So, where do we go from here? This is what is on my mind. As I’ve said and heard before, the first step is admitting you have a problem. You can’t go about fixing anything unless you first admit there is a problem to fix. In this case, I believe the problem is that the institution of racism has its roots so firmly embedded in our country. Like a jellyfish’s tentacles, racism stings those in its path, injects its venom, and subsequently causes a reaction ranging from general discomfort all the way to death. 

His Word, Kids/Parenting, Soul Relationships

On this day…

You know how Facebook alerts you to the posts you’ve made on this day in years past? Those memories typically have one of three effects on me…

First, I can read those and want to crack up – most of those memories involve my children and something wack they said that I wanted to document. For instance, not too long ago, I was reminded of a time when Emma and I were having ‘a moment,’ which was followed by her saying something to the effect of, “momma, your teeth are really brown, maybe it’s because of all the coffee you drink.” WOW.

Another feeling I can have is that of reminiscing on days in which I felt particularly stronger or weaker, depending on the circumstances of my life at the time. As I’m sure we all have, there were times in my life when I felt like She-Ra and could take on the world and nothing was going to stop me. I’ve also had times in my life in which I felt so weak that the slightest breeze could have toppled me.

The third, and most frequent feeling I have, which brings us to this post today, is that of melancholy. Just yesterday, I gave my students a list of ‘common’ words and asked them to come up with more descriptive synonyms. One of the common words was ‘sad.’ As we know, there are many shades of sadness. Many students came up with the word ‘depressed’ as a more descriptive synonym. But the synonym that resonates with me the deepest today is melancholy.

Dictionary.com defines melancholy as, “sober thoughtfulness; pensiveness.” This perfectly describes my feelings today.

Today is the day we set aside to ‘officially’ say our goodbyes to my sweet Grandma. I use quotes because is there ever an official goodbye to someone you love? Even if it’s for the shortest of times, ‘goodbye’ seems so…final. I know my grandma is in heaven…waiting for me.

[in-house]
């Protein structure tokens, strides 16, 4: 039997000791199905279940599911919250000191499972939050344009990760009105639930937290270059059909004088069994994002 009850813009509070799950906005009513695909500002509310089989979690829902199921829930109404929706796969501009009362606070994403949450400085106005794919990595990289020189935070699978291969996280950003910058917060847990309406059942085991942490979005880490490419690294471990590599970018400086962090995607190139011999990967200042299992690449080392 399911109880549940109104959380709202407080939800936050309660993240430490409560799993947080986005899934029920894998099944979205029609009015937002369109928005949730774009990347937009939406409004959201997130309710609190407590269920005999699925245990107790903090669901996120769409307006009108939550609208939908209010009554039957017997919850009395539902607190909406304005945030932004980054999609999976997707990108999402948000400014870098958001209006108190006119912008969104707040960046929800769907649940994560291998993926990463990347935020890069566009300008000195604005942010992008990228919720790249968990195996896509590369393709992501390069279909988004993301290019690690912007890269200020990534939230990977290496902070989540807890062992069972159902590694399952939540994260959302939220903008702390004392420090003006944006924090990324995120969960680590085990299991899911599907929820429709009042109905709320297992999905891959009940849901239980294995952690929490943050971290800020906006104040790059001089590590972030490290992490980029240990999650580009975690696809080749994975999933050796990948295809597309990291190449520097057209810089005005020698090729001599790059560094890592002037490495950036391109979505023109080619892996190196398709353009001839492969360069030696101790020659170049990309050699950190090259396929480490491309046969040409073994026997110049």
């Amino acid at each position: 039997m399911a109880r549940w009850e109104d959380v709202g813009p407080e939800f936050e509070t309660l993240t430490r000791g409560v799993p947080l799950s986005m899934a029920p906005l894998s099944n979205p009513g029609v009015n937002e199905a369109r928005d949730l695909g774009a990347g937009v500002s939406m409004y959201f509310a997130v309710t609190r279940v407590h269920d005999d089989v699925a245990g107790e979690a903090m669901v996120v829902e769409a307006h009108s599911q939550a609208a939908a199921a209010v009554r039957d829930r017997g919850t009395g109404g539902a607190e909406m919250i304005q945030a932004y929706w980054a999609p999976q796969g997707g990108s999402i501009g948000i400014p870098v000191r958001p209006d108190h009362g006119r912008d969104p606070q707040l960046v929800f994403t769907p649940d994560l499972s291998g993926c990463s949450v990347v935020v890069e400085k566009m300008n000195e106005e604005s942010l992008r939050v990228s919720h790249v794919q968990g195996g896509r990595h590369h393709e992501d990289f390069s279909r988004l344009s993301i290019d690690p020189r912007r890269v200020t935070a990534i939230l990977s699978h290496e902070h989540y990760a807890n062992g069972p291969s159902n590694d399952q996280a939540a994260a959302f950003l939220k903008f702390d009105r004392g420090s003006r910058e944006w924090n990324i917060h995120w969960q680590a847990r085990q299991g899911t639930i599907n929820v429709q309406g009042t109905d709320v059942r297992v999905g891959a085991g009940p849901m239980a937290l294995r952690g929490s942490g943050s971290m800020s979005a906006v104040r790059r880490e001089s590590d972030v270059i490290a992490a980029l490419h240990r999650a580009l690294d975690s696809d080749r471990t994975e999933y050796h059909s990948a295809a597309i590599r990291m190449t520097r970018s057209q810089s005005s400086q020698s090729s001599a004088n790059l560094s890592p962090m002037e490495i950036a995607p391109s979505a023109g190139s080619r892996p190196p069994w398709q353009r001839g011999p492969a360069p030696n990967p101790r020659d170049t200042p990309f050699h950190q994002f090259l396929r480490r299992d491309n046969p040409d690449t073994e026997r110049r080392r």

So, why am I in a mood of ‘sober thoughtfulness?’ Well, because I was ironing Elijah’s shirt for the funeral today and I thought to myself how much grandma would appreciate the fact that I’m ironing…I mean, who irons anything anymore?!?!

Which brings me to my next thought…I am in the middle of purchasing a home for me and my kiddos. The home was built in the 60’s. Guess what my daughter found when we looked at the home? She found an ironing board in the wall. Oh, how my grandma would be so tickled to know that I have an ironing board, in the wall, in my new home. I can already think of all of the ways she would be redecorating or redesigning my home. The ironic thing? I do the same thing.

When we were looking at all. of. the. houses. to possibly buy, in every one, I thought to myself, ‘Oh, I would love to do (x, y, z) in this room.’

My grandma also loved to tell me all of the things I should do, the activities I should join, the ways I should make more friends. Oh how I loathed those conversations. But guess what? I do the EXACT same thing with my daughter.

That is one thing my grandma was good at…making friends. She was also good at volunteering…helping out…lending a hand…offering advice (solicited or otherwise…lol)…

She was an amazing lady. She wasn’t perfect, though. None of us are. I can remember the times when I would discipline my daughter, and she would just shake her head and do the ‘tsk, tsk’ thing that would drive. me. crazy.

I’m going to miss that.

This wonderful woman, who had such a full life…she held onto some wrongs that were done to her. She had hung onto them for far too long. I suspect she carried them with her right up until Jesus met her at the pearly gates and told her she didn’t have to carry the weight of that load anymore.